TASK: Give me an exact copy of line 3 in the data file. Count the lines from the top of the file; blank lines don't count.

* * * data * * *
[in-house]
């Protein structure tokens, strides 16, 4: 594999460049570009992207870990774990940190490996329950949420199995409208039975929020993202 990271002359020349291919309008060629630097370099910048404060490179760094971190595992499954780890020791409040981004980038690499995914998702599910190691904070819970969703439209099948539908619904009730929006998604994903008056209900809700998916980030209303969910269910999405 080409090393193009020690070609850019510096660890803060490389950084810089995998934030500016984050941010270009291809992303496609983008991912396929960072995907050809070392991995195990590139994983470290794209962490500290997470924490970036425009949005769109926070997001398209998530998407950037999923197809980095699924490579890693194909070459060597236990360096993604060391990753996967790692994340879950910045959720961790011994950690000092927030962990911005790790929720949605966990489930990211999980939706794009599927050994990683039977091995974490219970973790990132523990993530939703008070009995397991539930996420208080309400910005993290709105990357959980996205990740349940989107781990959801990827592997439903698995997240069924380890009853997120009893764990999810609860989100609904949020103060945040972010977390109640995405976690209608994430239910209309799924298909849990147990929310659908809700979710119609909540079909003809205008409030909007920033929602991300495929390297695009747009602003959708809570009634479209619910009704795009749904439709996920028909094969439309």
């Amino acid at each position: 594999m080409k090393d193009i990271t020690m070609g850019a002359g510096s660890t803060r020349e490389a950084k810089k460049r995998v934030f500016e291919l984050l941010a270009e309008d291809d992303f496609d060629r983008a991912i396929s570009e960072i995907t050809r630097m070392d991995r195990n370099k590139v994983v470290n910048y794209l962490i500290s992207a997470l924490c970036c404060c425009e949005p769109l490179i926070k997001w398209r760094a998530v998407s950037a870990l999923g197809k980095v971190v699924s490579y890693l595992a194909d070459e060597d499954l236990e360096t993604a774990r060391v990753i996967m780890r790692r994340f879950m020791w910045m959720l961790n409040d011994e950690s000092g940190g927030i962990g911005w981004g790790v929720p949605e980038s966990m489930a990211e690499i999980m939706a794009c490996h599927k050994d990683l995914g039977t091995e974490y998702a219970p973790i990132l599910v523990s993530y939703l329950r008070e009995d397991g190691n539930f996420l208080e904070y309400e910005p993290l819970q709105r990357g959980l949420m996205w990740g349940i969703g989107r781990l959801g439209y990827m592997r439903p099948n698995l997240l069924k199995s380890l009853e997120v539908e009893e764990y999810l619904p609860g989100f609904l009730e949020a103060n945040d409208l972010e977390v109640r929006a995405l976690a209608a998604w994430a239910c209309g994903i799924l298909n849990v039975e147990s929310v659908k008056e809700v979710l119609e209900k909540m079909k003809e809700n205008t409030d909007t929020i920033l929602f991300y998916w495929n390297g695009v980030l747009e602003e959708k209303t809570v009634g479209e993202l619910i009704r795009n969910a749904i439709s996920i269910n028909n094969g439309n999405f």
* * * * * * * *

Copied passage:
């Amino acid at each position: 594999m080409k090393d193009i990271t020690m070609g850019a002359g510096s660890t803060r020349e490389a950084k810089k460049r995998v934030f500016e291919l984050l941010a270009e309008d291809d992303f496609d060629r983008a991912i396929s570009e960072i995907t050809r630097m070392d991995r195990n370099k590139v994983v470290n910048y794209l962490i500290s992207a997470l924490c970036c404060c425009e949005p769109l490179i926070k997001w398209r760094a998530v998407s950037a870990l999923g197809k980095v971190v699924s490579y890693l595992a194909d070459e060597d499954l236990e360096t993604a774990r060391v990753i996967m780890r790692r994340f879950m020791w910045m959720l961790n409040d011994e950690s000092g940190g927030i962990g911005w981004g790790v929720p949605e980038s966990m489930a990211e690499i999980m939706a794009c490996h599927k050994d990683l995914g039977t091995e974490y998702a219970p973790i990132l599910v523990s993530y939703l329950r008070e009995d397991g190691n539930f996420l208080e904070y309400e910005p993290l819970q709105r990357g959980l949420m996205w990740g349940i969703g989107r781990l959801g439209y990827m592997r439903p099948n698995l997240l069924k199995s380890l009853e997120v539908e009893e764990y999810l619904p609860g989100f609904l009730e949020a103060n945040d409208l972010e977390v109640r929006a995405l976690a209608a998604w994430a239910c209309g994903i799924l298909n849990v039975e147990s929310v659908k008056e809700v979710l119609e209900k909540m079909k003809e809700n205008t409030d909007t929020i920033l929602f991300y998916w495929n390297g695009v980030l747009e602003e959708k209303t809570v009634g479209e993202l619910i009704r795009n969910a749904i439709s996920i269910n028909n094969g439309n999405f």